The Rio statue guy's guide to taking epic selfies

Lee Thompson, for CNNUpdated 16th April 2015
(CNN) — There are selfies -- and then there are selfies that make people say "Jesus Christ!"
That's one possible reaction to one of the most epic selfies ever snapped.
Not just because it was a breathtaking shot but because of where it was taken.
Lee Thompson became an Internet sensation when he became the first person to snap a selfie from the top of Rio's Christ the Redeemer statue.
The British co-founder of the Flash Pack travel company scored 50 million shares across Facebook, Twitter and Instagram as the breathtaking shot of him perched precipitously atop the 124-meter landmark ricocheted around the planet.
In an act of selfie selflessness, he's offered to share his top tips for capturing those memorable mugshot moments.

It's not about the danger.

The trick is coming up with a selfie that hasn't been done before.
In an increasingly selfied world, that's getting increasingly tough; my Rio shot has already been copied scores of times (not with me in it, obviously).
For me, it's not about recklessness or danger.
I had permission to climb to the top of the Christ the Redeemer statue, and I stayed safe. So don't even think about clambering up that Russian skyscraper. Those stunts are often illegal and preposterously dangerous, and they're no longer original.
Instead, try some lateral thinking to come up with something new.
Although you can plan for these things, the best selfies are often the most spontaneous.
A head for heights: It's not about the danger.
Courtesy Lee Thompson

It's all about the angle.

Want the world to see your double chin and those haggard-looking bags under your eyes? Of course you don't.
Remember, you're the star of this shot as much as what's behind you, and few people look good when photographed from below.
Hand hold your camera and stretch your arm out as long as possible with lots of height. From that angle, you probably won't even have to suck in your stomach.

Take multiple pictures.

Spontaneity will get you only so far. It's also good to show some ruthlessness in pursuit of the superlative selfie.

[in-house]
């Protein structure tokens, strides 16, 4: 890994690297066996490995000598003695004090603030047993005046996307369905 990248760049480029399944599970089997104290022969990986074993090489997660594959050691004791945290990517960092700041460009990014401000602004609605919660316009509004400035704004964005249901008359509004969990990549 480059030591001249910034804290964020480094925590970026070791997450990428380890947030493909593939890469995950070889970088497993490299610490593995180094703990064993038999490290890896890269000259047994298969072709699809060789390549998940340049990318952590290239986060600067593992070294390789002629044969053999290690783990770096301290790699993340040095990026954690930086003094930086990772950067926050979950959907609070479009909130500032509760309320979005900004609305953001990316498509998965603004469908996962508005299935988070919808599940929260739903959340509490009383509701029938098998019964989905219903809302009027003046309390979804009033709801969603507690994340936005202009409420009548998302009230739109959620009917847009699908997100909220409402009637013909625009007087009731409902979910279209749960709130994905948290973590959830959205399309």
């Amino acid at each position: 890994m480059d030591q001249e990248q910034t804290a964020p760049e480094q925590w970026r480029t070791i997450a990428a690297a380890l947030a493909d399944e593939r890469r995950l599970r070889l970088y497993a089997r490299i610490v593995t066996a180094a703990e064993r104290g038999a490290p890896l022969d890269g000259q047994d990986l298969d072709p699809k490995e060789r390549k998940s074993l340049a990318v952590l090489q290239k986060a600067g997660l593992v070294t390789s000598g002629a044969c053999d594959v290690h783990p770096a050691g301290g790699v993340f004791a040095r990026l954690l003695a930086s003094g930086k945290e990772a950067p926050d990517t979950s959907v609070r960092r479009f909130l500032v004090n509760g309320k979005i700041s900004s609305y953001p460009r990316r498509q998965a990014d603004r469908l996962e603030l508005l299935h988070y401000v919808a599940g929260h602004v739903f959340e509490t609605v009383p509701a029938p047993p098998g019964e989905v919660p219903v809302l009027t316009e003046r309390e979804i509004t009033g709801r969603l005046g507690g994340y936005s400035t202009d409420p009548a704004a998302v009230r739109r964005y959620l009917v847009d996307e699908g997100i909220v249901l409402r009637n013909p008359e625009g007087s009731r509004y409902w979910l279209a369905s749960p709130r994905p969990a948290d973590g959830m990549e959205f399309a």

When you're in the zone, keep that finger on the trigger, and keep firing. The more photos you take, the more likely one of them is going to be tweetworthy.
When I took the Jesus selfie, I shot the bejesus out of it, racking up more than 100 pictures. The first 10 frames were bleached white, but one was perfect.

Choose the right equipment.

I shot my picture on a GoPro, and I'm convinced that this is the best selfie camera. The reason for this is that it has a fisheye lens and will get in most of your arm and everything you need in the background.
The downside to using a GoPro is that if you get too close to the lens, you'll end up with a huge head. Try it and see!
Also, they're power-hungry, so they need lots of spare batteries or regular recharging.
Fisheye lenses are available for smartphones, but they tend to have a nasty circular frame.
Another great selfie camera is Samsung's NX Mini, which is small and lightweight, has a great 9mm lens and creates huge file sizes. That's perfect for those not confident in using a GoPro, and it has a 180-degree flip screen to check your framing.
If Ellen DeGeneres had used this for her famous Oscars selfie, then Bradley Cooper could've gotten away with having smaller arms.

Lighting is key.

It's a basic rule of photography but easy to forget when you're capturing a fleeting moment: Make sure the light is in front or to the side of you and not behind. The last thing you want to do is be silhouetted by the sun -- unless you're specifically going for a "sun selfie"!
Of course, that creates its own problems.
For my Jesus selfie in Rio, I had to look in the direction of the sun, so on most of the frames I shot, I had my eyes closed (another reason you need to take multiple shots).
Seeing the light: Make sure the sun isn't behind you (even when the Son is beneath you).
Courtesy Lee Thompson

Go deep.

Use a big depth of field. You need to make sure that the prospective audience of your selfie can see the background.
To achieve this on a digital camera, use a smaller aperture, which will have a larger number on the settings menu.

Create an atmosphere.

If you can create an atmosphere through the composition of your selfie, then you're onto a winner.
Creating a sense of vertigo, claustrophobia or simply wonderment will bring about a reaction and will always leave a lasting impression.
Show some discretion, though. Just because something is dramatic or interesting does not mean it's a suitable backdrop for a selfie. Witness the wave of outrage that followed the posting of selfies taken in front of a major fire in New York or Auschwitz.

Shun the selfie stick.

With tempers fraying over the increasing ubiquity of these arm extensions, it surely can't be long before someone is actually attacked with their own selfie stick. So why add to the problem?
Selfie sticks don't have the same effect as a hand-held camera.
Many people who copied my Christ the Redeemer selfie ruined the moment by using a stick.
The secret to my picture was that it looked much scarier than it actually was. The hole in the head that I stood out of was big and safe to stand in, but my shot made it appear like I was teetering on the edge of the statue.
In reality, I was fine.
The guys who used a selfie stick showed how big the hole was, and their picture lost some of their breathtaking impact.
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